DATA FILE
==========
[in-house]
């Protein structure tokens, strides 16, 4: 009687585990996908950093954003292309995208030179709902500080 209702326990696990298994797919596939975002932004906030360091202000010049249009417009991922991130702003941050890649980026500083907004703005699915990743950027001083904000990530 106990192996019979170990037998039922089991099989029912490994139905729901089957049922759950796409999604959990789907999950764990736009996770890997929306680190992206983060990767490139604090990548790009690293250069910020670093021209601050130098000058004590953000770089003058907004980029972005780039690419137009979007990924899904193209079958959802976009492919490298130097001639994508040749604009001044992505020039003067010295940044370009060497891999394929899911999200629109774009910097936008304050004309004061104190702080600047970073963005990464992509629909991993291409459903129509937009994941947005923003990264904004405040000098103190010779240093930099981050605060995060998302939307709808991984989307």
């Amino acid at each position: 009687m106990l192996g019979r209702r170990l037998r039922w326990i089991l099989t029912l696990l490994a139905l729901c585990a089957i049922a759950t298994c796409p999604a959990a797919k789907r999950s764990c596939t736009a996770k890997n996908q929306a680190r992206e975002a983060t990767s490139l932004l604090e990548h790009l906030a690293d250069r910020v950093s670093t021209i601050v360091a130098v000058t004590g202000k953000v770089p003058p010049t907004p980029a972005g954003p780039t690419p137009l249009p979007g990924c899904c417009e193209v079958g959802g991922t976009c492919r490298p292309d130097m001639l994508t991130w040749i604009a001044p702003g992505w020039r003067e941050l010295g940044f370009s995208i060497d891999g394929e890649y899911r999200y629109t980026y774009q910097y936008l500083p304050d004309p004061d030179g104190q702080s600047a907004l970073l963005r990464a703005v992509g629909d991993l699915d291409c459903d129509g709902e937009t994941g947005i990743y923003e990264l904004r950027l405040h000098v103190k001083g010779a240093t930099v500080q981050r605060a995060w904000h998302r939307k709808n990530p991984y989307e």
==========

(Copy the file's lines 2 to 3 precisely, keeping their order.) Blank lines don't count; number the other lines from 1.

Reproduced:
């Protein structure tokens, strides 16, 4: 009687585990996908950093954003292309995208030179709902500080 209702326990696990298994797919596939975002932004906030360091202000010049249009417009991922991130702003941050890649980026500083907004703005699915990743950027001083904000990530 106990192996019979170990037998039922089991099989029912490994139905729901089957049922759950796409999604959990789907999950764990736009996770890997929306680190992206983060990767490139604090990548790009690293250069910020670093021209601050130098000058004590953000770089003058907004980029972005780039690419137009979007990924899904193209079958959802976009492919490298130097001639994508040749604009001044992505020039003067010295940044370009060497891999394929899911999200629109774009910097936008304050004309004061104190702080600047970073963005990464992509629909991993291409459903129509937009994941947005923003990264904004405040000098103190010779240093930099981050605060995060998302939307709808991984989307």
């Amino acid at each position: 009687m106990l192996g019979r209702r170990l037998r039922w326990i089991l099989t029912l696990l490994a139905l729901c585990a089957i049922a759950t298994c796409p999604a959990a797919k789907r999950s764990c596939t736009a996770k890997n996908q929306a680190r992206e975002a983060t990767s490139l932004l604090e990548h790009l906030a690293d250069r910020v950093s670093t021209i601050v360091a130098v000058t004590g202000k953000v770089p003058p010049t907004p980029a972005g954003p780039t690419p137009l249009p979007g990924c899904c417009e193209v079958g959802g991922t976009c492919r490298p292309d130097m001639l994508t991130w040749i604009a001044p702003g992505w020039r003067e941050l010295g940044f370009s995208i060497d891999g394929e890649y899911r999200y629109t980026y774009q910097y936008l500083p304050d004309p004061d030179g104190q702080s600047a907004l970073l963005r990464a703005v992509g629909d991993l699915d291409c459903d129509g709902e937009t994941g947005i990743y923003e990264l904004r950027l405040h000098v103190k001083g010779a240093t930099v500080q981050r605060a995060w904000h998302r939307k709808n990530p991984y989307e």